Pinot Blanc is a white grape popular across the globe, especially in Alsace, Austria and Germany. It produces full-bodied dry white wines with typical apple, pear and citrus aromas, but is also the primary variety used in the sparkling Crémant d’Alsace. It is commonly referred to as Weissburgunder (Germany and Austria) and Pinot Bianco (Italy and Spain). You can use Wine Enthusiast’s online Buying Guide to find the top-rated Pinot Blanc among our extensive Pinot Blanc wine reviews and easy-to-use database. Our Pinot Blanc reviews will give you a general idea what to expect from wines made from Pinot Blanc, and will help you find one that best suits your needs. For additional options that you may enjoy, please check out our reviews of Pinot Grigio wines, as well.
Pours dark for a dessert wine, an old gold-orange color that suggests bottle age. And indeed, it’s nearly nine years old. But it’s still rich and vibrant in orange liqueur, honey and crème brûlée flavors, finished with clean acidity. The residual sugar is an amazingly sweet 22.6%.
The winery’s flagship white wine is among the greatest California PBs I’ve ever tasted. Made Alsatian-style, it’s tremendous in tangerine, kumquat, apricot, honeysuckle, buttercream, cinnamon-clove and vanilla aromas. In the mouth, it turns rich and opulent, and while the wine is dry, it has a dessert pastry taste, like coconut cream pie, Key lime pie and tangerine…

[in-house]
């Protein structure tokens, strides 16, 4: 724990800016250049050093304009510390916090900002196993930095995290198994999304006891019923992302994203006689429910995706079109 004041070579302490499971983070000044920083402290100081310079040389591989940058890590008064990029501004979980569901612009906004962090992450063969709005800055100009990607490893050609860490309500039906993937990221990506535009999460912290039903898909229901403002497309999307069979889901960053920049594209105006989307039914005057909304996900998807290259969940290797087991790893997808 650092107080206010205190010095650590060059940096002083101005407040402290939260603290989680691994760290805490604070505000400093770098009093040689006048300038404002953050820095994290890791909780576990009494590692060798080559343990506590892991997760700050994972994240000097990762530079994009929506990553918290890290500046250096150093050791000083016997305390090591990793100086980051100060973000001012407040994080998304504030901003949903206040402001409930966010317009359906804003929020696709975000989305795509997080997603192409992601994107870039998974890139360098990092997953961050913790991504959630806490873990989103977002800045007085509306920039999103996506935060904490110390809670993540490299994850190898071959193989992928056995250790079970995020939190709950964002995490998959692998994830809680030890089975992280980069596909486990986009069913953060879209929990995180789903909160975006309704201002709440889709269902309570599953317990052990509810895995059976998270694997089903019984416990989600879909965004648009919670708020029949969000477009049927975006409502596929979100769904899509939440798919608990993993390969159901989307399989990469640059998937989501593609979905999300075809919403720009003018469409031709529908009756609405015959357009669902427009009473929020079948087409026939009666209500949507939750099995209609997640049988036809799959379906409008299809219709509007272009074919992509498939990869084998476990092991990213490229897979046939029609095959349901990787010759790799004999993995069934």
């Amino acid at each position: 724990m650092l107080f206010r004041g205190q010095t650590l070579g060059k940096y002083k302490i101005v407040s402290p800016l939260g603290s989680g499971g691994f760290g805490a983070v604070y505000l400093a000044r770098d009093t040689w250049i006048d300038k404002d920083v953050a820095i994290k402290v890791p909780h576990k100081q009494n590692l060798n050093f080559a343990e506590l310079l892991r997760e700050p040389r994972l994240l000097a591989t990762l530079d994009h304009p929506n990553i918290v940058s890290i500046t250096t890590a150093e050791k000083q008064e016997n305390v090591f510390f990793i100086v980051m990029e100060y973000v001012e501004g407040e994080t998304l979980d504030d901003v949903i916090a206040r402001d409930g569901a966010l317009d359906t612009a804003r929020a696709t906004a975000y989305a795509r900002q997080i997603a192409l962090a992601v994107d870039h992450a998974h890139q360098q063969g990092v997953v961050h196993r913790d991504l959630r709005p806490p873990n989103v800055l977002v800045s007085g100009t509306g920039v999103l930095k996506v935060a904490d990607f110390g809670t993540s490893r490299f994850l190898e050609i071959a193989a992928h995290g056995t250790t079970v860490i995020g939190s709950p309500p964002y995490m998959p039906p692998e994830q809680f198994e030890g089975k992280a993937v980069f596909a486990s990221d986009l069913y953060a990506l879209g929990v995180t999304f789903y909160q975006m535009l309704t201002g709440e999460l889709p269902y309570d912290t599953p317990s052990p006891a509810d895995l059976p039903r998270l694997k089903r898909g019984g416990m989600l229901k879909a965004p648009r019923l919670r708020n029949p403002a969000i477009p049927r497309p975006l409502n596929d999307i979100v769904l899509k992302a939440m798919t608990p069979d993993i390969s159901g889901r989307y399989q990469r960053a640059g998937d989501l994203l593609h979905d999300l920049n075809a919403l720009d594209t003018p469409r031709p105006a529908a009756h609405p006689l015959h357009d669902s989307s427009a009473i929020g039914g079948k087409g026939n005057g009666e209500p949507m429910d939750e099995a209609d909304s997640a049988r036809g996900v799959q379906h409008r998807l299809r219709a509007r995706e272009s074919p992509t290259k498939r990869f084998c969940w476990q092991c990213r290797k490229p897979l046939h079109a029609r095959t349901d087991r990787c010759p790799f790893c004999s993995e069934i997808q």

From the head winemaker at Zaca Mesa, a phenomenal wine from this top vineyard. Easily one of the best California Pinot Blancs I’ve ever tasted. It’s rich and honeyed, almost decadent in marzipan flavors, but richly dry, with a wonderful streak of acidity. Try as an alternative to a top Chard.
This sweetie is totally decadent. It’s not only the residual sugar, which is a mind-blowing 28 percent, it’s the wealth of apricot jam, vanilla, wild honey and cinnamon spice flavors that blast the palate to ecstasy. Has a syrupy, liqueur-like texture that would be cloying were it not for the excellent acidity. This is one of the best dessert wines of the year.
A restrained nose just hints at ripeness: Comice pear perhaps? The palate is full-bodied but sinewy and one feels that the wine will open up in years to come, power is evident, so is deep fruit that still needs to blossom. The muscular structure is full of promise. Drink as of 2017.
Very subtle hints of green and yellow pears play on the nose, intensifying on the palate and coming across round and plump, but not without some straightening, tonic freshness. There is a satisfying depth here, something mineral, and its elegance ensures that it’s firm but not overbearing. A testament to what Pinot Blanc can be in the right hands.
Weissburgunder (Pinot Blanc) is rare in the Wachau. In the hands of Rudi Pichler, you find a wine that tastes of the apricots for which the Wachau is also famous. This is delicious wine, rounded and ripe, packed with luscious fruit and acidity.